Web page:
The chief justice of the Constitutional Court, Francisco Pérez de los Cobos, has tendered his resignation as a paid member of the Committee of Experts on the Application of Conventions and Recommendations at the International Labor Organization (ILO). De los Cobos, who has come under fire from opposition groups for admitting he was a card-carrying member of the Popular Party (PP) while serving as a magistrate at the court, apparently received formal permission from Pascual Sala, then the chief justice, to combine his work at the ILO with his court duties.
Article 19 of the law governing the Constitutional Court states that a serving magistrate cannot engage in "the execution of professional or mercantile activities" in conjunction with a seat on the bench; including that of chief judge. The ILO states that it does not "require the resignation" of a member when, as in the case of De los Cobos, he or she is elected to such a post. De los Cobos declined to speak to EL PAÍS to explain his decision to leave the committee after 15 months of service. He was made chief justice on June 16.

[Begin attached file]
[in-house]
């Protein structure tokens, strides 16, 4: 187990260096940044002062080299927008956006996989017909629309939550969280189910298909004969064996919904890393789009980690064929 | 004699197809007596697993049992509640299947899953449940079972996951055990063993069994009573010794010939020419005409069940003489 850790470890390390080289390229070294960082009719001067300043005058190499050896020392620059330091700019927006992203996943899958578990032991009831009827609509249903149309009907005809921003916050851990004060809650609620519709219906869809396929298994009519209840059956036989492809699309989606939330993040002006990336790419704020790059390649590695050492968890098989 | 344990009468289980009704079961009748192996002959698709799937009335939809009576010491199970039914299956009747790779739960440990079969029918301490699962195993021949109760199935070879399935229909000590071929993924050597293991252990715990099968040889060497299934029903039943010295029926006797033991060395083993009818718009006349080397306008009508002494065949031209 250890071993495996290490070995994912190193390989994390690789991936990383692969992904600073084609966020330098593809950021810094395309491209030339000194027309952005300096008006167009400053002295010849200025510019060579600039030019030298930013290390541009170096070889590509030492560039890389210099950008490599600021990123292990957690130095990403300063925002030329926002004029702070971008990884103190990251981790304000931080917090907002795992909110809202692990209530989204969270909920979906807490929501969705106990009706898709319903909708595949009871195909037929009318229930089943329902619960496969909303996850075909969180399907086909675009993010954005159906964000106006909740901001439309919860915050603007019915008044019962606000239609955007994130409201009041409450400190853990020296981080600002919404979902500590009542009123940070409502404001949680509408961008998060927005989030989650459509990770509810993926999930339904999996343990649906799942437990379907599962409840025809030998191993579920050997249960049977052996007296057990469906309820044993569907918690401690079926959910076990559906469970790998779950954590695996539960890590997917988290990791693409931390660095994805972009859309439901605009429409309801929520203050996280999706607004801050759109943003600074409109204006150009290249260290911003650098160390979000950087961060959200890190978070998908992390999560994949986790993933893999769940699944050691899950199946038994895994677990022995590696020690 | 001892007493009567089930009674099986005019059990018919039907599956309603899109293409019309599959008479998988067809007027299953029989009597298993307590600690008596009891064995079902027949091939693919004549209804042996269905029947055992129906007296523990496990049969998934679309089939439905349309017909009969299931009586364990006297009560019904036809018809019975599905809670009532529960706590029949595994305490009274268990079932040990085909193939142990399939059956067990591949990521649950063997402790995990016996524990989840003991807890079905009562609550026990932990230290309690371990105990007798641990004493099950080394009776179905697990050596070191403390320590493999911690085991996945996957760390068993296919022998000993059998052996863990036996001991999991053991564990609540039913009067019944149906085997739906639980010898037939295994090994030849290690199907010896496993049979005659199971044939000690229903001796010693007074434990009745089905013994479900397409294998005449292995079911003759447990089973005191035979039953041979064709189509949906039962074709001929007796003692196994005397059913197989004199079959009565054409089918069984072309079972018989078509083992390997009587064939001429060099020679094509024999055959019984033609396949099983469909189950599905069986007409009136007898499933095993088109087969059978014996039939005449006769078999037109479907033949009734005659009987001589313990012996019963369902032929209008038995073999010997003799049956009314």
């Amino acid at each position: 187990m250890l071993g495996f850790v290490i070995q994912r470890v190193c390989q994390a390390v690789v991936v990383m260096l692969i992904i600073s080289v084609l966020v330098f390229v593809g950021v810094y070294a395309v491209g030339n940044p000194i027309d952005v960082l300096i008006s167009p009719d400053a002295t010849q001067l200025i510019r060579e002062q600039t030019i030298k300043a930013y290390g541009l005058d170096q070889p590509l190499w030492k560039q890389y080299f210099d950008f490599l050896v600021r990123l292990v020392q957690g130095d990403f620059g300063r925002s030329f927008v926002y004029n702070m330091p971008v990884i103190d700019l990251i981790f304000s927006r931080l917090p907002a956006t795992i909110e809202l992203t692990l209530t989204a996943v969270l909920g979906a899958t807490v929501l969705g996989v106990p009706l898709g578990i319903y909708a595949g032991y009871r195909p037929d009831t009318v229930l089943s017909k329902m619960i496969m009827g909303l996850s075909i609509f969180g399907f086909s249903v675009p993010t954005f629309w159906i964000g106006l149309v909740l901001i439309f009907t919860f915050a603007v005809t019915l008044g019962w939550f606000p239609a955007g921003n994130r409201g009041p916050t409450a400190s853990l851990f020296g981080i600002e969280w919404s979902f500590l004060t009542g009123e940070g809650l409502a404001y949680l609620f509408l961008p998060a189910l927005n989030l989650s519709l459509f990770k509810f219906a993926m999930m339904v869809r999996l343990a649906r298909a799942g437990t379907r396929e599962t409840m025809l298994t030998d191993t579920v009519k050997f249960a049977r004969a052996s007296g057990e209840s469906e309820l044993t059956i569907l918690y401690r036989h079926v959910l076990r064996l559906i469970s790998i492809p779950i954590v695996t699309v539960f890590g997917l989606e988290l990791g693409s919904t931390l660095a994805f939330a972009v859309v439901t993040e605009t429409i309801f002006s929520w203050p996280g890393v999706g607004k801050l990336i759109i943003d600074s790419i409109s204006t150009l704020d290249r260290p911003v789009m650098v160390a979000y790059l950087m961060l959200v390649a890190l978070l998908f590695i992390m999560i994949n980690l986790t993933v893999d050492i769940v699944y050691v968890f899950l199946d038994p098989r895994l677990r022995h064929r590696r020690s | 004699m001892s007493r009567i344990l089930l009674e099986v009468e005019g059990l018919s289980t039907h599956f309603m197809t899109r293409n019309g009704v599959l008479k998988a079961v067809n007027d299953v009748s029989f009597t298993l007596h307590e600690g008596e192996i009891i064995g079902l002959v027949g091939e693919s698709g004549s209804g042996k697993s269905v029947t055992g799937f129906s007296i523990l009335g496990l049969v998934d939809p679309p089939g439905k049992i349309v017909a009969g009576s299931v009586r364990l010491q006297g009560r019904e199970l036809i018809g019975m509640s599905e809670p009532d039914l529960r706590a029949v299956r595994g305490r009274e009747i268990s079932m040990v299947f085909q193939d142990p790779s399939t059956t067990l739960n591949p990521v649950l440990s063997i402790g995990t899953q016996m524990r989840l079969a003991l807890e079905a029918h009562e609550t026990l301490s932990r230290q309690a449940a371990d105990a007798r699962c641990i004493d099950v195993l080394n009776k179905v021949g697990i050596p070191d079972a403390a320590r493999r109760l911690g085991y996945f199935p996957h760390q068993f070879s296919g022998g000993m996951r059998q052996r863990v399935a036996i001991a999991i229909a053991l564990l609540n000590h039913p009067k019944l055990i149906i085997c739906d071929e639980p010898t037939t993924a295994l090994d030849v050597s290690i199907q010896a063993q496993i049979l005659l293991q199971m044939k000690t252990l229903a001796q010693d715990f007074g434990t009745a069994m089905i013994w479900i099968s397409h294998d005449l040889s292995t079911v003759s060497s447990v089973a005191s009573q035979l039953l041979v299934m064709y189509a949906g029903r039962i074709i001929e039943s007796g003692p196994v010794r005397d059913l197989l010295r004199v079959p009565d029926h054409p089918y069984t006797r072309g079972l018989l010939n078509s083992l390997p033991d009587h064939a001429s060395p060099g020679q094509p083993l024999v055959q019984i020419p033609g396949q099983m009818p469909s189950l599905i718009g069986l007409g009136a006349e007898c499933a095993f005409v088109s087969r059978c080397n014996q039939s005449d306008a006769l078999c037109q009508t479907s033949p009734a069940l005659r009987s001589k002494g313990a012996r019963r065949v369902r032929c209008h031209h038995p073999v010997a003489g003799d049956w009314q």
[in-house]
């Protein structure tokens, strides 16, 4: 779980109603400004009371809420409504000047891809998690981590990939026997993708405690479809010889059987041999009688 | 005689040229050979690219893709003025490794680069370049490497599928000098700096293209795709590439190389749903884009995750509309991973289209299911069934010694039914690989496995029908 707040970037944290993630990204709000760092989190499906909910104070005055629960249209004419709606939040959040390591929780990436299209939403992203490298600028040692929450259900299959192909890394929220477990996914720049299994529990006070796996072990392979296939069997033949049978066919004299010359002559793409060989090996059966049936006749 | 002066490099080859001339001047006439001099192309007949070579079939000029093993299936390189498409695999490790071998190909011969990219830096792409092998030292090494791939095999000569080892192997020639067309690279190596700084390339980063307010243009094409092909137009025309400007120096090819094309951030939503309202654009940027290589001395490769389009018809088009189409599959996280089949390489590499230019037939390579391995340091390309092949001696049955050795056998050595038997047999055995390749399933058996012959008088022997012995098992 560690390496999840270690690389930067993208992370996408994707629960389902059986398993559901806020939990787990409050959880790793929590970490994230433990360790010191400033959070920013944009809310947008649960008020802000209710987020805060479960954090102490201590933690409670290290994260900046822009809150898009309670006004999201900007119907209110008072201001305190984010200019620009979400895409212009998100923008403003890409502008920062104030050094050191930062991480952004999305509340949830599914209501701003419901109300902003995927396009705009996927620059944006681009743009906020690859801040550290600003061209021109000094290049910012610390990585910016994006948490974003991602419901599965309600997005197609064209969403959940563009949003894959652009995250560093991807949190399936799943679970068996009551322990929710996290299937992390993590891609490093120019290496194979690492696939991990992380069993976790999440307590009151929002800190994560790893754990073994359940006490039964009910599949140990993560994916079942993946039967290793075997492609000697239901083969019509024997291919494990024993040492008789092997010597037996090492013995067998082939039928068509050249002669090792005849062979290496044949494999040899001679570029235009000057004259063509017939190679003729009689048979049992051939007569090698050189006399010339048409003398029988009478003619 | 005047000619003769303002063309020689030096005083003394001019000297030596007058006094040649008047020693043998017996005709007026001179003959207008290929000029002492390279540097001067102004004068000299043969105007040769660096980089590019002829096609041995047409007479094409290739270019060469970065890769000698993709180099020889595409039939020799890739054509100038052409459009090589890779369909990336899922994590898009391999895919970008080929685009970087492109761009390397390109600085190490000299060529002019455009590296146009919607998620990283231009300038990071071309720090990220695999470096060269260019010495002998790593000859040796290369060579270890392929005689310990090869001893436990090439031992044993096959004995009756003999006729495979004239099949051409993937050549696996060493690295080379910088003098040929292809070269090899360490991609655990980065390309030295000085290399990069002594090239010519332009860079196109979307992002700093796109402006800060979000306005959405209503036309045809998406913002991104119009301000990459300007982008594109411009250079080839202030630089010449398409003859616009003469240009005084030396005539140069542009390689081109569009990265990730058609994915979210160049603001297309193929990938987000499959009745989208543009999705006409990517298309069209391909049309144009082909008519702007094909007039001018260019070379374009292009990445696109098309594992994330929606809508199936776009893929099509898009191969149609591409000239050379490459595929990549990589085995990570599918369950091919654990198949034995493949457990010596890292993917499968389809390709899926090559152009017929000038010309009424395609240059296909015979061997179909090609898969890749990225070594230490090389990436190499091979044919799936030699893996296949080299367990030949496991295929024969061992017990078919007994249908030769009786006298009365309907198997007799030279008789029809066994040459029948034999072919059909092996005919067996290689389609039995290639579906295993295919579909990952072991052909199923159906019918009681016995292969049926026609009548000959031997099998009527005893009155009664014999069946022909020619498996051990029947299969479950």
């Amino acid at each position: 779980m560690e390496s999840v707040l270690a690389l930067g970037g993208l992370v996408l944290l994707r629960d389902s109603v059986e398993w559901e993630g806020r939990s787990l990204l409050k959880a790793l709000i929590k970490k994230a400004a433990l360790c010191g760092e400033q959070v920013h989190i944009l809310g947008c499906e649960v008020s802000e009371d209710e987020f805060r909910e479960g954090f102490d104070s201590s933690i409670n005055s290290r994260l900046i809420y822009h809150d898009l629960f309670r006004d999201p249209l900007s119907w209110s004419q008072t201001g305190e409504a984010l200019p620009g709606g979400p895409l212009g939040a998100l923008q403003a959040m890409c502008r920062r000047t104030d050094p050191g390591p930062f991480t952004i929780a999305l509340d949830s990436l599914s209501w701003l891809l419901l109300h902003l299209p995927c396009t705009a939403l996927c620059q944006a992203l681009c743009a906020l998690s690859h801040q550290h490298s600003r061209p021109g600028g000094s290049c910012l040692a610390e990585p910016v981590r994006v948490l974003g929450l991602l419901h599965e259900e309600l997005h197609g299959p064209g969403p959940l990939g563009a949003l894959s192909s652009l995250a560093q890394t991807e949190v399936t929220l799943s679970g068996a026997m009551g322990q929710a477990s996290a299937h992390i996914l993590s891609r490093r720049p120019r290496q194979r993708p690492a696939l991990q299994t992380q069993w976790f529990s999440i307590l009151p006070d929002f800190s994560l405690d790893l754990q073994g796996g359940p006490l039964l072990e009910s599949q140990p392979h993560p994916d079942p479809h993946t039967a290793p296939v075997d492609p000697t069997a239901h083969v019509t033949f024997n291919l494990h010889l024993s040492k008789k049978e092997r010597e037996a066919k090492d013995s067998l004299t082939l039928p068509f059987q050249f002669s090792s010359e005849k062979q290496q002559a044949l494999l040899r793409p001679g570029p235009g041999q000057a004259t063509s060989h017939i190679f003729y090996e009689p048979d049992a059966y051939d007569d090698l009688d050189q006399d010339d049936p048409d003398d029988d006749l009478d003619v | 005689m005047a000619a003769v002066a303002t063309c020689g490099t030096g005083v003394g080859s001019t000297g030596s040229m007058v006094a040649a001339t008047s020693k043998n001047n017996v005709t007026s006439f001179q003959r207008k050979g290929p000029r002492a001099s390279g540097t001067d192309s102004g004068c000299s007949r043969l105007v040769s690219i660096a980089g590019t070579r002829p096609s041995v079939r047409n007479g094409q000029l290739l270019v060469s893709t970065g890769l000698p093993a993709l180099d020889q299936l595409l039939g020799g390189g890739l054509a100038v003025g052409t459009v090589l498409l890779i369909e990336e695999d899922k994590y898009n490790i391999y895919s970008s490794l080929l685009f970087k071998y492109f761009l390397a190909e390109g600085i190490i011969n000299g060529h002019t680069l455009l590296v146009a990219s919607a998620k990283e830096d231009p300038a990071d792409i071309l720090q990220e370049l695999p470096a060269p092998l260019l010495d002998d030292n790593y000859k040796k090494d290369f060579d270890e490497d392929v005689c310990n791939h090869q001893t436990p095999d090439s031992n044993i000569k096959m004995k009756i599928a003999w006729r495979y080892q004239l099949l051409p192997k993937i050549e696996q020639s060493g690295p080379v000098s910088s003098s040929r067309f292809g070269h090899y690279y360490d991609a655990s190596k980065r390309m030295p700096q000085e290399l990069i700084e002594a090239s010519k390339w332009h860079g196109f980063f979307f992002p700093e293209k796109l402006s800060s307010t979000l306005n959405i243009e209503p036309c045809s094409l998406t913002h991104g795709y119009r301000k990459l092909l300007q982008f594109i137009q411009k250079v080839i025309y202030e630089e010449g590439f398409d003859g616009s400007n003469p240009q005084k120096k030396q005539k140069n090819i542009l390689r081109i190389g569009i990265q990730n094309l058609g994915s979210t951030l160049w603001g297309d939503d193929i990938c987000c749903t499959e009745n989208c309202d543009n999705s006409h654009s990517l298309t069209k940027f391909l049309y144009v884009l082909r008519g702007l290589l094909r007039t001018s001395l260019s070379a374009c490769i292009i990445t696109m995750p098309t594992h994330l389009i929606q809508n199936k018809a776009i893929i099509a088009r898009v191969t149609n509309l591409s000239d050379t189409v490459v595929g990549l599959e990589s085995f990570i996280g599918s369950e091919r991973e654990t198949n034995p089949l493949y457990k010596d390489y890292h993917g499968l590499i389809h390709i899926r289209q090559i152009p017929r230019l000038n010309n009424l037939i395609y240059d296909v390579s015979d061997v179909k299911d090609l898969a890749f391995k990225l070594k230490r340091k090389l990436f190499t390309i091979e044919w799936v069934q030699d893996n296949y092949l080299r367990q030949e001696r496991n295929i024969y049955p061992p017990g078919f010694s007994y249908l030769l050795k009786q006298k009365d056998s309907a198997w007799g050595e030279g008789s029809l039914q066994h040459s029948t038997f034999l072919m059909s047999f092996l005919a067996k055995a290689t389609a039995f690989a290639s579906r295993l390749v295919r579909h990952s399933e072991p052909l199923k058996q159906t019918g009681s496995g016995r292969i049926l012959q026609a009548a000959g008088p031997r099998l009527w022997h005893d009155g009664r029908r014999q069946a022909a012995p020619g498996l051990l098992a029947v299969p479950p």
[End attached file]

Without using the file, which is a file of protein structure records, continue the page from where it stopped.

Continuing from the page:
The committee is responsible for the technical evaluation of international laws in relation to ILO member countries, including Spain. Thus, the PP government's controversial reforms to the labor law, which were appealed at the Constitutional Court by the Socialists, not only fell into the ambit of De los Cobos in Spain but also within his responsibilities at the ILO's Geneva headquarters, where they were evaluated against international criteria.
Spain's largest labor unions presented two appeals to the ILO over the government's plans.